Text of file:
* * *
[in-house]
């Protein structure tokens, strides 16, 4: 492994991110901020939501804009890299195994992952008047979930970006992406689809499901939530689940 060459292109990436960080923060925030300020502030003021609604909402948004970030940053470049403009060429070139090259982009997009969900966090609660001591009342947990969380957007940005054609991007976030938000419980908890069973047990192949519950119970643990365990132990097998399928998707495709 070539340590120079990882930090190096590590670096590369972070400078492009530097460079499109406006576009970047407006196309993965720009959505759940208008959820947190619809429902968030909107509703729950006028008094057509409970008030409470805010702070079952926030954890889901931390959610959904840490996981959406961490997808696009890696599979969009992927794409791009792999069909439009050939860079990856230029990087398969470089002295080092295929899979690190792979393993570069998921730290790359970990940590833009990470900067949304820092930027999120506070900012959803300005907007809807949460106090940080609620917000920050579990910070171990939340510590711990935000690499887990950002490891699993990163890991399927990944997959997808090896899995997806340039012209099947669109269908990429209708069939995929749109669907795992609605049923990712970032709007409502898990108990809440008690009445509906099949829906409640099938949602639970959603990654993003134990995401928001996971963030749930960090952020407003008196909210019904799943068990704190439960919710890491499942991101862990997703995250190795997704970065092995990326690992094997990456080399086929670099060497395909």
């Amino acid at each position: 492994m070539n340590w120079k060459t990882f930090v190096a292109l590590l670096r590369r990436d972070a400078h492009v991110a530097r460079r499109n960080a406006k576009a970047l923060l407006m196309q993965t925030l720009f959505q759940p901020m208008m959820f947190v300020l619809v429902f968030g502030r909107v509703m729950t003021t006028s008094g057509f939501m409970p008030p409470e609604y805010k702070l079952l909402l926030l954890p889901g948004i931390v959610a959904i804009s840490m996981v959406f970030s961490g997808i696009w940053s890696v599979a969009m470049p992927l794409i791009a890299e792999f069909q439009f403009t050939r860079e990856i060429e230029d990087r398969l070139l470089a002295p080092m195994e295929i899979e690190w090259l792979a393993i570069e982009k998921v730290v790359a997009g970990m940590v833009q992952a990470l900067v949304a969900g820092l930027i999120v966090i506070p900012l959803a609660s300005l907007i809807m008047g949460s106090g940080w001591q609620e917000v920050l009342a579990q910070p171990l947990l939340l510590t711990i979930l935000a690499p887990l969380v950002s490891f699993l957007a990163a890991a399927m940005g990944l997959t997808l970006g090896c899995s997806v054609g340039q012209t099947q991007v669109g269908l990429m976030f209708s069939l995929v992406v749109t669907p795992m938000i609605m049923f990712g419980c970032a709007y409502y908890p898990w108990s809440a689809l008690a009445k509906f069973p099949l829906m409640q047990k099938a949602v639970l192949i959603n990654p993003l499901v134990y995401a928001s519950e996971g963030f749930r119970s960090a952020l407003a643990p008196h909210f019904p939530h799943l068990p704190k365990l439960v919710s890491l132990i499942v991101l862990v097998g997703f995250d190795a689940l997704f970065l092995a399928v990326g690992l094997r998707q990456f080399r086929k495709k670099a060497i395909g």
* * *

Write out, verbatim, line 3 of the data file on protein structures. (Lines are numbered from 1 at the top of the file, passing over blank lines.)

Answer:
């Amino acid at each position: 492994m070539n340590w120079k060459t990882f930090v190096a292109l590590l670096r590369r990436d972070a400078h492009v991110a530097r460079r499109n960080a406006k576009a970047l923060l407006m196309q993965t925030l720009f959505q759940p901020m208008m959820f947190v300020l619809v429902f968030g502030r909107v509703m729950t003021t006028s008094g057509f939501m409970p008030p409470e609604y805010k702070l079952l909402l926030l954890p889901g948004i931390v959610a959904i804009s840490m996981v959406f970030s961490g997808i696009w940053s890696v599979a969009m470049p992927l794409i791009a890299e792999f069909q439009f403009t050939r860079e990856i060429e230029d990087r398969l070139l470089a002295p080092m195994e295929i899979e690190w090259l792979a393993i570069e982009k998921v730290v790359a997009g970990m940590v833009q992952a990470l900067v949304a969900g820092l930027i999120v966090i506070p900012l959803a609660s300005l907007i809807m008047g949460s106090g940080w001591q609620e917000v920050l009342a579990q910070p171990l947990l939340l510590t711990i979930l935000a690499p887990l969380v950002s490891f699993l957007a990163a890991a399927m940005g990944l997959t997808l970006g090896c899995s997806v054609g340039q012209t099947q991007v669109g269908l990429m976030f209708s069939l995929v992406v749109t669907p795992m938000i609605m049923f990712g419980c970032a709007y409502y908890p898990w108990s809440a689809l008690a009445k509906f069973p099949l829906m409640q047990k099938a949602v639970l192949i959603n990654p993003l499901v134990y995401a928001s519950e996971g963030f749930r119970s960090a952020l407003a643990p008196h909210f019904p939530h799943l068990p704190k365990l439960v919710s890491l132990i499942v991101l862990v097998g997703f995250d190795a689940l997704f970065l092995a399928v990326g690992l094997r998707q990456f080399r086929k495709k670099a060497i395909g």